@@ -74,7 +74,7 @@ Note that in order to use the ``diagonalize_full_hamiltonian()`` method, the cal
G0W0 calculation
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To do a GW calculation is very easy. First we must decide which states we actually want to perform the calculation for. For just finding the band gap we can many times just do with the locations of the conduction band minimum and valence band maximum. However the quasiparticle spectrum might be qualitatively different from the DFT spectrum, so its best to do the calculation for all k-points. Here's a script that does this:
To do a GW calculation is easy. First we must decide which states we actually want to perform the calculation for. For just finding the band gap we can many times just do with the locations of the conduction band minimum and valence band maximum. However the quasiparticle spectrum might be qualitatively different from the DFT spectrum, so its best to do the calculation for all k-points. Here's a script that does this:
.. literalinclude:: Si_g0w0_ppa.py
...
...
@@ -97,11 +97,11 @@ The fine features of the dielectric function are often averaged out in the integ
- Try making the frequency grid denser or coarser by setting the parameter ``domega0`` to something different than its default value, which is ``domega0=0.025``. The calculation time scales linearly with the number of frequency points, so making it half as big doubles the time. Do your results depend a lot on the frequency grid? When can you safely say they are converged?
Next, we need to make sure that we have enough plane waves to properly describe the wavefunctions, by adjusting the plane wave cut-off. This, however, does not come for free; The GW calculation scales quadratically in the number of plane waves and since we set the number of bands to the same number, it actually scales as the **third power** of the number of plane waves!!!
Next, we need to make sure that we have enough plane waves to properly describe the wavefunctions, by adjusting the plane wave cut-off. This, however, does not come for free; The GW calculation scales quadratically in the number of plane waves and since we set the number of bands to the same number, it actually scales as the **third power** of the number of plane waves.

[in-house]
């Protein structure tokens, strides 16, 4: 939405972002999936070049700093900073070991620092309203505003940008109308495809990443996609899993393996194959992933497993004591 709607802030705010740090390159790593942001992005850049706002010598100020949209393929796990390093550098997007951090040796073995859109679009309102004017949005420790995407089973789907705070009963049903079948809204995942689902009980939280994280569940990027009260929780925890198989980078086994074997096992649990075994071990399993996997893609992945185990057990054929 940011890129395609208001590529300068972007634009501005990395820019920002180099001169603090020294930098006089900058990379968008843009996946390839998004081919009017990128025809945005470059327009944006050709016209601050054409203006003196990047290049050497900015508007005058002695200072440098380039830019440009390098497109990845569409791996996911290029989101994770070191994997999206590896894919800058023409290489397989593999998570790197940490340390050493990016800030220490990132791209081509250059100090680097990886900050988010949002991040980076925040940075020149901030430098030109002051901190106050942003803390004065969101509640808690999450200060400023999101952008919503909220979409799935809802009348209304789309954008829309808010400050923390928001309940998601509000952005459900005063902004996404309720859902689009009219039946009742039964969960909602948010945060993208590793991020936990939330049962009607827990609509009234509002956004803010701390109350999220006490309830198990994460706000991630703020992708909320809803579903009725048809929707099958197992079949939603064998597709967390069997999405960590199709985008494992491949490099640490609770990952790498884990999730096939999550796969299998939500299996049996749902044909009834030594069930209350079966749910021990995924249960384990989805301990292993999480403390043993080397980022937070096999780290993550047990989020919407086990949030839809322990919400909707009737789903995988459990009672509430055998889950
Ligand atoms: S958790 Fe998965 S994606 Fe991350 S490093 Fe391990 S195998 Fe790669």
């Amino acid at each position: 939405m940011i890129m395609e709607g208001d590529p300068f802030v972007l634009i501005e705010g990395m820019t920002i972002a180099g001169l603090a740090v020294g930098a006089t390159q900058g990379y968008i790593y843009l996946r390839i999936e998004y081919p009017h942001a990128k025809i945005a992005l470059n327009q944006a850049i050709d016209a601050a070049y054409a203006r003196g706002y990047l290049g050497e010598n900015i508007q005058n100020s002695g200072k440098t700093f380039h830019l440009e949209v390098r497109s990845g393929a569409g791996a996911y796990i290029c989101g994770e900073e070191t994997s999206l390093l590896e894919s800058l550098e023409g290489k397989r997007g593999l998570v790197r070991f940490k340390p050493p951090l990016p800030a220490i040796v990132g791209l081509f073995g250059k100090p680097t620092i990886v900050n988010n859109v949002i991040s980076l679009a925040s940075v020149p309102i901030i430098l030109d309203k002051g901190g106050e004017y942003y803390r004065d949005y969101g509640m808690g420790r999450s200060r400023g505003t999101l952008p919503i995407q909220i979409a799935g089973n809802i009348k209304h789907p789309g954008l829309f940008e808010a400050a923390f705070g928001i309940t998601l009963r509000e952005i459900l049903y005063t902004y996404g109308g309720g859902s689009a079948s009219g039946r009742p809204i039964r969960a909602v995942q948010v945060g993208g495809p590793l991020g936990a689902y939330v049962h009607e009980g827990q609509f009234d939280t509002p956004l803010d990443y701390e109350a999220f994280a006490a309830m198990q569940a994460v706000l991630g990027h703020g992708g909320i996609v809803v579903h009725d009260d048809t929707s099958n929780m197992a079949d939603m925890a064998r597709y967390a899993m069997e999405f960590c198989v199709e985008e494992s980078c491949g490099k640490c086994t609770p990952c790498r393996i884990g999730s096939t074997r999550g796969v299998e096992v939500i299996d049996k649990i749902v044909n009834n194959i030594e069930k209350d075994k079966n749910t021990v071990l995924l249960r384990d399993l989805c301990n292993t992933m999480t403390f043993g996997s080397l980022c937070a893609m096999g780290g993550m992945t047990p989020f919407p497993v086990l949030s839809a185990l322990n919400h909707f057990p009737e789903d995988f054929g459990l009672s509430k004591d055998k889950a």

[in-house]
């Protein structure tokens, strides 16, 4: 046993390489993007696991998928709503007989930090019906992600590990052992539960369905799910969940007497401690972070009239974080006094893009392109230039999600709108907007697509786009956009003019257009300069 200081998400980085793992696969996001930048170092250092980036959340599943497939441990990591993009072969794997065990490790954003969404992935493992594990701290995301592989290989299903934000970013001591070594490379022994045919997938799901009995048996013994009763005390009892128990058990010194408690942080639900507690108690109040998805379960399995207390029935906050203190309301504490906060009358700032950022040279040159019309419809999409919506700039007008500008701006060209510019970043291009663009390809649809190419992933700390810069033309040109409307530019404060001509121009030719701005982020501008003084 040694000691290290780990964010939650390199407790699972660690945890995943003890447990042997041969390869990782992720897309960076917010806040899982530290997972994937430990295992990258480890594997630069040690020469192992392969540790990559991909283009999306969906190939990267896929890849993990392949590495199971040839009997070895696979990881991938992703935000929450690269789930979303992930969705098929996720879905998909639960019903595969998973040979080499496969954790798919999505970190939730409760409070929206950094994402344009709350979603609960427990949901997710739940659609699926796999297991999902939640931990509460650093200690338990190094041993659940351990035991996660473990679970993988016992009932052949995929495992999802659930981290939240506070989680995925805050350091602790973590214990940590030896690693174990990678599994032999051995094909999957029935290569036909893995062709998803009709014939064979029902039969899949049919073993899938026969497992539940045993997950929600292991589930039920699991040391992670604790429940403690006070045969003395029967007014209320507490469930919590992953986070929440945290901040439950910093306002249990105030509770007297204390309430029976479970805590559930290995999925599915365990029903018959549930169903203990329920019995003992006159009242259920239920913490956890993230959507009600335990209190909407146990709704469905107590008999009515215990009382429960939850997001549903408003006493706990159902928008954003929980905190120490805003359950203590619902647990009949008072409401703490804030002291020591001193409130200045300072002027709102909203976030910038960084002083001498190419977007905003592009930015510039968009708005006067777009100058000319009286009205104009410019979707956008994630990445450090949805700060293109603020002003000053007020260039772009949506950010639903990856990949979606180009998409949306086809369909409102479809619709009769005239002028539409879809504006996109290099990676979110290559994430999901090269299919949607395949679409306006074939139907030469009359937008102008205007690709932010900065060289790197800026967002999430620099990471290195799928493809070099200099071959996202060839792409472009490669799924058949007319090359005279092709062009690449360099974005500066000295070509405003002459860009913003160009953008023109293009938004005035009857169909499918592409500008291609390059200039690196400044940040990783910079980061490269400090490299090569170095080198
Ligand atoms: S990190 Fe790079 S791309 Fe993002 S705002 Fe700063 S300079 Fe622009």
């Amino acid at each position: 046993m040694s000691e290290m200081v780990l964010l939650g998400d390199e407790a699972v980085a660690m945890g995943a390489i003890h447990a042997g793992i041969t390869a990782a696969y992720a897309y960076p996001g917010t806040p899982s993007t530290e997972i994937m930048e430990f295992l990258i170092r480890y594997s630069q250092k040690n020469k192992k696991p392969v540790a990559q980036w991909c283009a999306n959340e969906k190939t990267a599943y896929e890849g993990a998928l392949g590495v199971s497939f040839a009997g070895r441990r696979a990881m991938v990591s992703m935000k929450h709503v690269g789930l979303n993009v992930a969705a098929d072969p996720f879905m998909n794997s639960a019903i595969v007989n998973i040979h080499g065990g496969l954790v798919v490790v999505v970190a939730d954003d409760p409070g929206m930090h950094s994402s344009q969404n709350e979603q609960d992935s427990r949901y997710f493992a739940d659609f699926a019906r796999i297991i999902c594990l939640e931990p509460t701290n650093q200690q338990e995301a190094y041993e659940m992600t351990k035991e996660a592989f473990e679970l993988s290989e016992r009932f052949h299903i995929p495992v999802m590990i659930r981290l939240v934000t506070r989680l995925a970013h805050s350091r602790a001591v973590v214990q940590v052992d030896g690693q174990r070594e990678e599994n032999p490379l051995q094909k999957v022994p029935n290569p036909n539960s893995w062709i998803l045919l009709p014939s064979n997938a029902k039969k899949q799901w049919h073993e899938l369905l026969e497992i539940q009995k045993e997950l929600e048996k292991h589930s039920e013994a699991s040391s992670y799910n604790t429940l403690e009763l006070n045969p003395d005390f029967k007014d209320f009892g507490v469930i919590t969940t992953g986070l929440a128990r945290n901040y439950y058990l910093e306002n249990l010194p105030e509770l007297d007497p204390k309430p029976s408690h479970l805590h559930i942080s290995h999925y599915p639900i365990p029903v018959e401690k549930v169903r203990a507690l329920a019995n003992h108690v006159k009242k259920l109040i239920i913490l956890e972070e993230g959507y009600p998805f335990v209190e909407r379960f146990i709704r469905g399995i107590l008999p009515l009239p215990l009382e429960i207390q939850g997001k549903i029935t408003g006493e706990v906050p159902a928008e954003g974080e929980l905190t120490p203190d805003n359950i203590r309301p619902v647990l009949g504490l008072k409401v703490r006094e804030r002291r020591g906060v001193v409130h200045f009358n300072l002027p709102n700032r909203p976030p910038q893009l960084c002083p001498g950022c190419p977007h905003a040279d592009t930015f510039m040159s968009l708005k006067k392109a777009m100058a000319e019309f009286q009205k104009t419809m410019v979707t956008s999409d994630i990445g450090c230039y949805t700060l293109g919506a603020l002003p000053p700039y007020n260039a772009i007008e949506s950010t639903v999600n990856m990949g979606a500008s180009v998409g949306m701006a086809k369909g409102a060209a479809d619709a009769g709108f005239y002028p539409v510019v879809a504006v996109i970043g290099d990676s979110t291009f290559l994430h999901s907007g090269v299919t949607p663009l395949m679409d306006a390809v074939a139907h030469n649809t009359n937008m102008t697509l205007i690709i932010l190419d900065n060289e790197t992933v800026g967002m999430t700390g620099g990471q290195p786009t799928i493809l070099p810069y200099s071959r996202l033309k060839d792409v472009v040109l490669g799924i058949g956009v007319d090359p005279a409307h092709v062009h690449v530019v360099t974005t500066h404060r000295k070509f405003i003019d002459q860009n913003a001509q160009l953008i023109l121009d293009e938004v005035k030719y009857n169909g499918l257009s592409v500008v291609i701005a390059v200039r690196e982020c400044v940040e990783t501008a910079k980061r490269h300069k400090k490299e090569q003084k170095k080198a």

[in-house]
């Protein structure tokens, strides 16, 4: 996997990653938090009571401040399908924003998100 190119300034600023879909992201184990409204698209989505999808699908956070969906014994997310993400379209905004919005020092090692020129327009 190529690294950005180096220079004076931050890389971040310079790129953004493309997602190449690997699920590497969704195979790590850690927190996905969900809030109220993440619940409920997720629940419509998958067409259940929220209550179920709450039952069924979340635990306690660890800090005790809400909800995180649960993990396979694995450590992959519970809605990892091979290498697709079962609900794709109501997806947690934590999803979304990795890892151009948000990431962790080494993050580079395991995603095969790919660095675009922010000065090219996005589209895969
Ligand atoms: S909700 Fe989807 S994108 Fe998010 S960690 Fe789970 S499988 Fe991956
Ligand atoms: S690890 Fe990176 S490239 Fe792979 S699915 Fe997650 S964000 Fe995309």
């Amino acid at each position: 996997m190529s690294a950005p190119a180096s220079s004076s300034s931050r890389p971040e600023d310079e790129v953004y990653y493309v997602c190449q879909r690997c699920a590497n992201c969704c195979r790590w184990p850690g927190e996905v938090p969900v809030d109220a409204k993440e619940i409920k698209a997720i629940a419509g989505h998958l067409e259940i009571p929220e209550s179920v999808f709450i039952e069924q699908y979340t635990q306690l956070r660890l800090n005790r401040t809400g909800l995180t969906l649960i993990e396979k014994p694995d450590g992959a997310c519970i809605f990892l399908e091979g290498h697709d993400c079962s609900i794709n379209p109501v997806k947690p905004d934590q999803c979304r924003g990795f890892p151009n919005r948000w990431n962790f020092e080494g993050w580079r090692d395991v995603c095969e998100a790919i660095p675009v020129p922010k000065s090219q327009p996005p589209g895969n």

- Try making a couple of calculations where you change the plane wave cut-off energy from say 25 eV to 150 eV. Just use the default frequency grid. If you wish, you can actually read off the number of plane waves used by looking in the generated log file for the screened potential that ends in ``.w.txt``.
Lastly, we also need to make sure that the calculations is converged with respect to the k-point sampling. To do this, one must make new ground state calculations with different k-point samplings to be put into the G0W0 calculator. The calculation of the quasiparticle energy of one state scales quadratically in the number of k-points, but if one want the full band structure there's an extra factor of the number of k-points, so this quickly becomes very heavy!
Lastly, we also need to make sure that the calculations is converged with respect to the k-point sampling. To do this, one must make new ground state calculations with different k-point samplings to be put into the G0W0 calculator. The calculation of the quasiparticle energy of one state scales quadratically in the number of k-points, but if one want the full band structure there's an extra factor of the number of k-points, so this quickly becomes very heavy.
- Make new groundstate calculations with k-point samplings 4x4x4, 6x6x6 and 8x8x8 and so on and find the DFT band gap. When is it safe to say that the DFT band gap is converged?
- Perform GW calculations (parallelize over minimum four cpus) for the different k-point samplings (4, 6 and 8 k-points only) and compare the gaps. How big is the variation in the gaps compared to the variation in the DFT result? When do you think the GW band gap is converged?